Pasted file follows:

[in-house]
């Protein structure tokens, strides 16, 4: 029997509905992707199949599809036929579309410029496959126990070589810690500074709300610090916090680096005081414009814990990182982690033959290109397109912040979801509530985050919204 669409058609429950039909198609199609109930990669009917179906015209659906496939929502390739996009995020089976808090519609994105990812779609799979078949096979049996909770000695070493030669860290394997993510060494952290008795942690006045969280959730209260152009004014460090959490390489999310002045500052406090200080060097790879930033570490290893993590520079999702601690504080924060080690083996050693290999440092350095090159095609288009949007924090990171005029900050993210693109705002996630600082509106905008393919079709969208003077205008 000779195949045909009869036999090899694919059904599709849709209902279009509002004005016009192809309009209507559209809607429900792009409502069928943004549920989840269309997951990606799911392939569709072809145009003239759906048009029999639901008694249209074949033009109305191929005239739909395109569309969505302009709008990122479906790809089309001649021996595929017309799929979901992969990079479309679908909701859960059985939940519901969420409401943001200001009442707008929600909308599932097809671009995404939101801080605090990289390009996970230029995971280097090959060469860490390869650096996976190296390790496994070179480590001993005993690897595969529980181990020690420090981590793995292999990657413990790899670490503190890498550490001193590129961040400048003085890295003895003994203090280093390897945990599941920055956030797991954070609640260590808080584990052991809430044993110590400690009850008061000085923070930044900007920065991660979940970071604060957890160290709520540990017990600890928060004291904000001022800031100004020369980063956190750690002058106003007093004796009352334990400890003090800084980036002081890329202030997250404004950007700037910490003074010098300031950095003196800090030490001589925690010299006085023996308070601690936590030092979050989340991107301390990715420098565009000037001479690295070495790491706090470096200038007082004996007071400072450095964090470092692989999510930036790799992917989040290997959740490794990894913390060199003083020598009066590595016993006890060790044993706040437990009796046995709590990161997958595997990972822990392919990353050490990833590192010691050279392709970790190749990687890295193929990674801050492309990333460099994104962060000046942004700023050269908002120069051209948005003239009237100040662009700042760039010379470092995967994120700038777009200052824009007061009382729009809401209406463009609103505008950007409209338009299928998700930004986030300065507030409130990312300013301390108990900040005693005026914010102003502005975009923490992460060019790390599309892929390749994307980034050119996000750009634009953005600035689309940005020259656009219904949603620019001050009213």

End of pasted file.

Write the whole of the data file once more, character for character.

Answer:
[in-house]
């Protein structure tokens, strides 16, 4: 029997509905992707199949599809036929579309410029496959126990070589810690500074709300610090916090680096005081414009814990990182982690033959290109397109912040979801509530985050919204 669409058609429950039909198609199609109930990669009917179906015209659906496939929502390739996009995020089976808090519609994105990812779609799979078949096979049996909770000695070493030669860290394997993510060494952290008795942690006045969280959730209260152009004014460090959490390489999310002045500052406090200080060097790879930033570490290893993590520079999702601690504080924060080690083996050693290999440092350095090159095609288009949007924090990171005029900050993210693109705002996630600082509106905008393919079709969208003077205008 000779195949045909009869036999090899694919059904599709849709209902279009509002004005016009192809309009209507559209809607429900792009409502069928943004549920989840269309997951990606799911392939569709072809145009003239759906048009029999639901008694249209074949033009109305191929005239739909395109569309969505302009709008990122479906790809089309001649021996595929017309799929979901992969990079479309679908909701859960059985939940519901969420409401943001200001009442707008929600909308599932097809671009995404939101801080605090990289390009996970230029995971280097090959060469860490390869650096996976190296390790496994070179480590001993005993690897595969529980181990020690420090981590793995292999990657413990790899670490503190890498550490001193590129961040400048003085890295003895003994203090280093390897945990599941920055956030797991954070609640260590808080584990052991809430044993110590400690009850008061000085923070930044900007920065991660979940970071604060957890160290709520540990017990600890928060004291904000001022800031100004020369980063956190750690002058106003007093004796009352334990400890003090800084980036002081890329202030997250404004950007700037910490003074010098300031950095003196800090030490001589925690010299006085023996308070601690936590030092979050989340991107301390990715420098565009000037001479690295070495790491706090470096200038007082004996007071400072450095964090470092692989999510930036790799992917989040290997959740490794990894913390060199003083020598009066590595016993006890060790044993706040437990009796046995709590990161997958595997990972822990392919990353050490990833590192010691050279392709970790190749990687890295193929990674801050492309990333460099994104962060000046942004700023050269908002120069051209948005003239009237100040662009700042760039010379470092995967994120700038777009200052824009007061009382729009809401209406463009609103505008950007409209338009299928998700930004986030300065507030409130990312300013301390108990900040005693005026914010102003502005975009923490992460060019790390599309892929390749994307980034050119996000750009634009953005600035689309940005020259656009219904949603620019001050009213």